Jensen–Shannon divergence

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In probability theory and statistics, the JensenShannon divergence is a popular method of measuring the similarity between two probability distributions. It is also known as information radius (IRad)[1] or total divergence to the average.[2] It is based on the Kullback–Leibler divergence, with some notable (and useful) differences, including that it is symmetric and it is always a finite value. The square root of the Jensen–Shannon divergence is a metric often referred to as Jensen-Shannon distance.[3][4]


Consider the set of probability distributions where A is a set provided with some σ-algebra of measurable subsets. In particular we can take A to be a finite or countable set with all subsets being measurable.

The Jensen–Shannon divergence (JSD) is a symmetrized and smoothed version of the Kullback–Leibler divergence . It is defined by


A more general definition, allowing for the comparison of more than two probability distributions, is:

where are weights that are selected for the probability distributions and is the Shannon entropy for distribution . For the two-distribution case described above,


The Jensen–Shannon divergence is bounded by 1 for two probability distributions, given that one uses the base 2 logarithm.[5]

For log base e, or ln, which is commonly used in statistical thermodynamics, the upper bound is ln(2):

A more general bounds, the Jensen–Shannon divergence is bounded by log2(n) for more than two probability distributions, given that one uses the base 2 logarithm.[5]

Relation to mutual information[edit]

The Jensen–Shannon divergence is the mutual information between a random variable associated to a mixture distribution between and and the binary indicator variable that is used to switch between and to produce the mixture. Let be some abstract function on the underlying set of events that discriminates well between events, and choose the value of according to if and according to if . That is, we are choosing according to the probability measure , and its distribution is the mixture distribution. We compute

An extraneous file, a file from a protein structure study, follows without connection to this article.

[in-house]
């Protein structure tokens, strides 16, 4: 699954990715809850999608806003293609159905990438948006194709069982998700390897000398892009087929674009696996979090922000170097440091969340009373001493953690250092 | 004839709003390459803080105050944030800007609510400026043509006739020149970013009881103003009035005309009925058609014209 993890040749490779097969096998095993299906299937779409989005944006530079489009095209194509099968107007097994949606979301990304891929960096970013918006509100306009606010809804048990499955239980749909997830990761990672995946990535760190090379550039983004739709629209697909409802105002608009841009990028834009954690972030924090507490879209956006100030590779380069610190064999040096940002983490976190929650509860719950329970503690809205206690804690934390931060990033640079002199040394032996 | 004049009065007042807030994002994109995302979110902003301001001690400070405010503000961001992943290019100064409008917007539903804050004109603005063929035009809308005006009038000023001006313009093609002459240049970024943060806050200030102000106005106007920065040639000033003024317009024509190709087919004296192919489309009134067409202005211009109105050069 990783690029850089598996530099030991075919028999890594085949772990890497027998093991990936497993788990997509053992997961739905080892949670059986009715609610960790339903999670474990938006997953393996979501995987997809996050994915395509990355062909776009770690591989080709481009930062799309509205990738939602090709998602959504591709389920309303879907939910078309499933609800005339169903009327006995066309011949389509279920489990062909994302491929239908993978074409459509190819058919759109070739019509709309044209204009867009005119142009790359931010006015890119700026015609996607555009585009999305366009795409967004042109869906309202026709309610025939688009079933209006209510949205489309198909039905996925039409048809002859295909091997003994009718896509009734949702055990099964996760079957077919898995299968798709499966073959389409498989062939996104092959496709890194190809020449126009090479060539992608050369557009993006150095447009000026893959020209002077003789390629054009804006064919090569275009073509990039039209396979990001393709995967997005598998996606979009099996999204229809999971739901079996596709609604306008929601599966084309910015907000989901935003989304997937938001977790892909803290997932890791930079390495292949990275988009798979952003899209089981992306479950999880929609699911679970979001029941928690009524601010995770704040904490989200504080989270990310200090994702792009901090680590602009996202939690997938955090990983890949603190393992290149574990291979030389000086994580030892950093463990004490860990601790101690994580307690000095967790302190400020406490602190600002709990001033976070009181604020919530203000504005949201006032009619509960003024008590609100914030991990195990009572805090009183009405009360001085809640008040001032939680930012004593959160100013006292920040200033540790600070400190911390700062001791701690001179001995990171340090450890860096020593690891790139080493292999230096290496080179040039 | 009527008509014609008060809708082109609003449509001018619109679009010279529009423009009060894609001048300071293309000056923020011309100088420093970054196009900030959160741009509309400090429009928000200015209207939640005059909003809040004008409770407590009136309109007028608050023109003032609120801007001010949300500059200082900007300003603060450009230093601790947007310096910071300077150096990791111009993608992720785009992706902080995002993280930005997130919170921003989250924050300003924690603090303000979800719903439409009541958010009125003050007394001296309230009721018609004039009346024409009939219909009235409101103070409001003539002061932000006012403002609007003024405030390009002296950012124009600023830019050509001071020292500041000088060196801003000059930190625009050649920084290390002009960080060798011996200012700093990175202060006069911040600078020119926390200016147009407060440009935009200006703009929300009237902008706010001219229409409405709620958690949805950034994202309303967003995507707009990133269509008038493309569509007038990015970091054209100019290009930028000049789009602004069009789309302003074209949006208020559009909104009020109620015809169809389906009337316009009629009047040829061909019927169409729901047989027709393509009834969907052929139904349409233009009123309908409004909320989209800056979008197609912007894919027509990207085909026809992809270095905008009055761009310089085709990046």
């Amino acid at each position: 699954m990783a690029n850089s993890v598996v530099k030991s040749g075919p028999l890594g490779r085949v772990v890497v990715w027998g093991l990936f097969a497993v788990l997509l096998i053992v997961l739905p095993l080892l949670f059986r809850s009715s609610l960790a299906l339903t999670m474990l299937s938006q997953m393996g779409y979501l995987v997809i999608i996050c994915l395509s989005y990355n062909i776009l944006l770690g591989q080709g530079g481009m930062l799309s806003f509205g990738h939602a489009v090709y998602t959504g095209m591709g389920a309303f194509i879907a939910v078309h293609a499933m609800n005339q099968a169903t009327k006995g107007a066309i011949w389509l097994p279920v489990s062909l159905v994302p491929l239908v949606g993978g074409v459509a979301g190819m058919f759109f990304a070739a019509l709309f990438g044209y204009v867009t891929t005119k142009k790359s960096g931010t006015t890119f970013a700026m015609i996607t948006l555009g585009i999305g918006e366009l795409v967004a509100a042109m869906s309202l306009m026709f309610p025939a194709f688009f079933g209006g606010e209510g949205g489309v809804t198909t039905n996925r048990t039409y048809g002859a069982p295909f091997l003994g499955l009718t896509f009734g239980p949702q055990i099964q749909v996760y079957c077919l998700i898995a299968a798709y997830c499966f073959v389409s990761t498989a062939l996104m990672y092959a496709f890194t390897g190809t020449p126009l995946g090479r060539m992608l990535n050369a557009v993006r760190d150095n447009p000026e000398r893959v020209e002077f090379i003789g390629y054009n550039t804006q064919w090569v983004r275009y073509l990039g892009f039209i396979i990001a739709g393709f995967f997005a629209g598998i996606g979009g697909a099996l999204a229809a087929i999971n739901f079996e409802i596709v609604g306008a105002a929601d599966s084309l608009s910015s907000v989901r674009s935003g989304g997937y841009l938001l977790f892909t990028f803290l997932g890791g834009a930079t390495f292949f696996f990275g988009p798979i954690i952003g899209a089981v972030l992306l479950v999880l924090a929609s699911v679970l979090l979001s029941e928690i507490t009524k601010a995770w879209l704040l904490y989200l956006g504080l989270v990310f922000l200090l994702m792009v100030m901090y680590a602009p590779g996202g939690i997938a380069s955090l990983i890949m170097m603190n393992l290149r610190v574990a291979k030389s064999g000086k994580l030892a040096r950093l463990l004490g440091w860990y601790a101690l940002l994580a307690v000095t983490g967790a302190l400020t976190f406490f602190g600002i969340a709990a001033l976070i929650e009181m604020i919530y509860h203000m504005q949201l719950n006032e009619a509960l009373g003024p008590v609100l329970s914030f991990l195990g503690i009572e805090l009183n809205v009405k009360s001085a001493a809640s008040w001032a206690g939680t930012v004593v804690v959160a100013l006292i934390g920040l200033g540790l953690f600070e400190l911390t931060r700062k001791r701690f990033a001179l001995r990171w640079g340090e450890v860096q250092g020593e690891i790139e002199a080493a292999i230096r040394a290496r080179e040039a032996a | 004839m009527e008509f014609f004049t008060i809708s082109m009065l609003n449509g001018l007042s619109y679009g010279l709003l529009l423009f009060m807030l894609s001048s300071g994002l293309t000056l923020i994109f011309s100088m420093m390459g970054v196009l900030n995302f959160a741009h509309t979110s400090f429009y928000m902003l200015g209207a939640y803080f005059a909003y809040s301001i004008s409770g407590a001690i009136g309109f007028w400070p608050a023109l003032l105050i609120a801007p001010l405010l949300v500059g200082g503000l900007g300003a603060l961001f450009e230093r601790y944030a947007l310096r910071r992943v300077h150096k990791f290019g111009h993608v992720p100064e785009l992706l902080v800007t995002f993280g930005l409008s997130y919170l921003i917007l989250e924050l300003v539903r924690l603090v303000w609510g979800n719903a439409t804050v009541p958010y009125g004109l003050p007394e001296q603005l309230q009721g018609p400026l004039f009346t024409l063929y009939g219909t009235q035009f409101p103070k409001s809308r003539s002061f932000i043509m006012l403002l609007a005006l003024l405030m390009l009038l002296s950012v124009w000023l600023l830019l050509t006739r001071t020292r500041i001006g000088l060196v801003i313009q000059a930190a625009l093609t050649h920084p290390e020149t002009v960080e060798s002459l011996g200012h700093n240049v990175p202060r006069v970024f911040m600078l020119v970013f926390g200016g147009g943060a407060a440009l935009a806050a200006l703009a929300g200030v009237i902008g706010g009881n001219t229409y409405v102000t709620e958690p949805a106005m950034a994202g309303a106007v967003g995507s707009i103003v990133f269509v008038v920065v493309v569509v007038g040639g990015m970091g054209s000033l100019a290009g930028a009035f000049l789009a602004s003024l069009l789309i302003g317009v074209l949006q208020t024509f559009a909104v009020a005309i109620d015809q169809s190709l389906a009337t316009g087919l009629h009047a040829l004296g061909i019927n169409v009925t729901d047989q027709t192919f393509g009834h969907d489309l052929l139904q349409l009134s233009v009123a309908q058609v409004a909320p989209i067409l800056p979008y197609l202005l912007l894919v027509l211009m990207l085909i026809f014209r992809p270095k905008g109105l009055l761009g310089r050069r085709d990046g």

It follows from the above result that the Jensen–Shannon divergence is bounded by 0 and 1 because mutual information is non-negative and bounded by . The JSD is not always bounded by 0 and 1: the upper limit of 1 arises here because we are considering the specific case involving the binary variable .

One can apply the same principle to a joint distribution and the product of its two marginal distribution (in analogy to Kullback–Leibler divergence and mutual information) and to measure how reliably one can decide if a given response comes from the joint distribution or the product distribution—subject to the assumption that these are the only two possibilities.[6]

Quantum Jensen–Shannon divergence[edit]

The generalization of probability distributions on density matrices allows to define quantum Jensen–Shannon divergence (QJSD).[7][8] It is defined for a set of density matrices and a probability distribution as

where is the von Neumann entropy of . This quantity was introduced in quantum information theory, where it is called the Holevo information: it gives the upper bound for amount of classical information encoded by the quantum states under the prior distribution (see Holevo's theorem).[9] Quantum Jensen–Shannon divergence for and two density matrices is a symmetric function, everywhere defined, bounded and equal to zero only if two density matrices are the same. It is a square of a metric for pure states[10] but it is unknown whether the metric property holds in general.[8] The Bures metric is closely related to the quantum JS divergence; it is the quantum analog of the Fisher information metric.